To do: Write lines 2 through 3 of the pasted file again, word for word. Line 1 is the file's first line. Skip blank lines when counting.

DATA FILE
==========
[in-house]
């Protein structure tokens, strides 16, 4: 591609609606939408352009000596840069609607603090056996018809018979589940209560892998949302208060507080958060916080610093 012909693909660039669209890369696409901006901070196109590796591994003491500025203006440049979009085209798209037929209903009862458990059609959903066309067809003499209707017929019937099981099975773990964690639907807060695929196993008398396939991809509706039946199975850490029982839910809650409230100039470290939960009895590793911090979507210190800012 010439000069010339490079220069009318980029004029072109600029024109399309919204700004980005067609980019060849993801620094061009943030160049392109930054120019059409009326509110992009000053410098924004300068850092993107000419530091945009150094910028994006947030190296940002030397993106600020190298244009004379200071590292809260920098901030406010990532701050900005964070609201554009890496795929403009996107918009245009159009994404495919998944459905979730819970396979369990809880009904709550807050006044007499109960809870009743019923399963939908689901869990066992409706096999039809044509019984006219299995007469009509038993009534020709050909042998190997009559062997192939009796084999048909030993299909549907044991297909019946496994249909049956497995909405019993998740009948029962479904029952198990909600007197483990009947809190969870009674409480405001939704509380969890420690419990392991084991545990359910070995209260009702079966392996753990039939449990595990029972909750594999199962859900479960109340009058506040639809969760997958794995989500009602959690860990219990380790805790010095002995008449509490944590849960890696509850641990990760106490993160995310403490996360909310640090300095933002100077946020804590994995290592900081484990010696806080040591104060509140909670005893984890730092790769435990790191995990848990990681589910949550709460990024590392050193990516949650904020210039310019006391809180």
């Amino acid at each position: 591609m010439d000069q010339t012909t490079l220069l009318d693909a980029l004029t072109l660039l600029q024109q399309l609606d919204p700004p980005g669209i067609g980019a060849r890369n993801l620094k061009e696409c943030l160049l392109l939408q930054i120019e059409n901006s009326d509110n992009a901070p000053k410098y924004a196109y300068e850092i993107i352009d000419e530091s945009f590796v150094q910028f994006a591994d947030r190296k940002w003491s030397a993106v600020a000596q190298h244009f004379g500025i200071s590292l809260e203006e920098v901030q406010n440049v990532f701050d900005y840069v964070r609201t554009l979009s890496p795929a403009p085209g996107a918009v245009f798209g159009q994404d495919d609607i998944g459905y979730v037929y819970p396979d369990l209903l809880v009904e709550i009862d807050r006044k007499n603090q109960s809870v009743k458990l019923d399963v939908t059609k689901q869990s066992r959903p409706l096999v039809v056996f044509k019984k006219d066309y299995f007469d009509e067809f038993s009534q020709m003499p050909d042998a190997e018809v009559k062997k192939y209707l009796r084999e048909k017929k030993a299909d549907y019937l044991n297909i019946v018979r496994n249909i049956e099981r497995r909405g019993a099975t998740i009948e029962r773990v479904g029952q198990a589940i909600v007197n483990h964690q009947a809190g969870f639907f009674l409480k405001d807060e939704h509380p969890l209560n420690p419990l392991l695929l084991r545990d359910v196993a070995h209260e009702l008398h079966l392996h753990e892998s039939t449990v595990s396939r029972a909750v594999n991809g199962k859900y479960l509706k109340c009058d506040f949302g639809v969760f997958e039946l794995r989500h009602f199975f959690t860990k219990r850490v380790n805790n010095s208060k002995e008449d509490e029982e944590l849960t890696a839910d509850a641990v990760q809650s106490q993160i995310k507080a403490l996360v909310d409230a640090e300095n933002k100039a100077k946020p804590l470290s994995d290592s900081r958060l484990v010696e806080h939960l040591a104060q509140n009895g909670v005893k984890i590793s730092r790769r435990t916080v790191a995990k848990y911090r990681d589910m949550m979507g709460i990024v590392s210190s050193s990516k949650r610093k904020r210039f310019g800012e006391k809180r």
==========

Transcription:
């Protein structure tokens, strides 16, 4: 591609609606939408352009000596840069609607603090056996018809018979589940209560892998949302208060507080958060916080610093 012909693909660039669209890369696409901006901070196109590796591994003491500025203006440049979009085209798209037929209903009862458990059609959903066309067809003499209707017929019937099981099975773990964690639907807060695929196993008398396939991809509706039946199975850490029982839910809650409230100039470290939960009895590793911090979507210190800012 010439000069010339490079220069009318980029004029072109600029024109399309919204700004980005067609980019060849993801620094061009943030160049392109930054120019059409009326509110992009000053410098924004300068850092993107000419530091945009150094910028994006947030190296940002030397993106600020190298244009004379200071590292809260920098901030406010990532701050900005964070609201554009890496795929403009996107918009245009159009994404495919998944459905979730819970396979369990809880009904709550807050006044007499109960809870009743019923399963939908689901869990066992409706096999039809044509019984006219299995007469009509038993009534020709050909042998190997009559062997192939009796084999048909030993299909549907044991297909019946496994249909049956497995909405019993998740009948029962479904029952198990909600007197483990009947809190969870009674409480405001939704509380969890420690419990392991084991545990359910070995209260009702079966392996753990039939449990595990029972909750594999199962859900479960109340009058506040639809969760997958794995989500009602959690860990219990380790805790010095002995008449509490944590849960890696509850641990990760106490993160995310403490996360909310640090300095933002100077946020804590994995290592900081484990010696806080040591104060509140909670005893984890730092790769435990790191995990848990990681589910949550709460990024590392050193990516949650904020210039310019006391809180």
């Amino acid at each position: 591609m010439d000069q010339t012909t490079l220069l009318d693909a980029l004029t072109l660039l600029q024109q399309l609606d919204p700004p980005g669209i067609g980019a060849r890369n993801l620094k061009e696409c943030l160049l392109l939408q930054i120019e059409n901006s009326d509110n992009a901070p000053k410098y924004a196109y300068e850092i993107i352009d000419e530091s945009f590796v150094q910028f994006a591994d947030r190296k940002w003491s030397a993106v600020a000596q190298h244009f004379g500025i200071s590292l809260e203006e920098v901030q406010n440049v990532f701050d900005y840069v964070r609201t554009l979009s890496p795929a403009p085209g996107a918009v245009f798209g159009q994404d495919d609607i998944g459905y979730v037929y819970p396979d369990l209903l809880v009904e709550i009862d807050r006044k007499n603090q109960s809870v009743k458990l019923d399963v939908t059609k689901q869990s066992r959903p409706l096999v039809v056996f044509k019984k006219d066309y299995f007469d009509e067809f038993s009534q020709m003499p050909d042998a190997e018809v009559k062997k192939y209707l009796r084999e048909k017929k030993a299909d549907y019937l044991n297909i019946v018979r496994n249909i049956e099981r497995r909405g019993a099975t998740i009948e029962r773990v479904g029952q198990a589940i909600v007197n483990h964690q009947a809190g969870f639907f009674l409480k405001d807060e939704h509380p969890l209560n420690p419990l392991l695929l084991r545990d359910v196993a070995h209260e009702l008398h079966l392996h753990e892998s039939t449990v595990s396939r029972a909750v594999n991809g199962k859900y479960l509706k109340c009058d506040f949302g639809v969760f997958e039946l794995r989500h009602f199975f959690t860990k219990r850490v380790n805790n010095s208060k002995e008449d509490e029982e944590l849960t890696a839910d509850a641990v990760q809650s106490q993160i995310k507080a403490l996360v909310d409230a640090e300095n933002k100039a100077k946020p804590l470290s994995d290592s900081r958060l484990v010696e806080h939960l040591a104060q509140n009895g909670v005893k984890i590793s730092r790769r435990t916080v790191a995990k848990y911090r990681d589910m949550m979507g709460i990024v590392s210190s050193s990516k949650r610093k904020r210039f310019g800012e006391k809180r």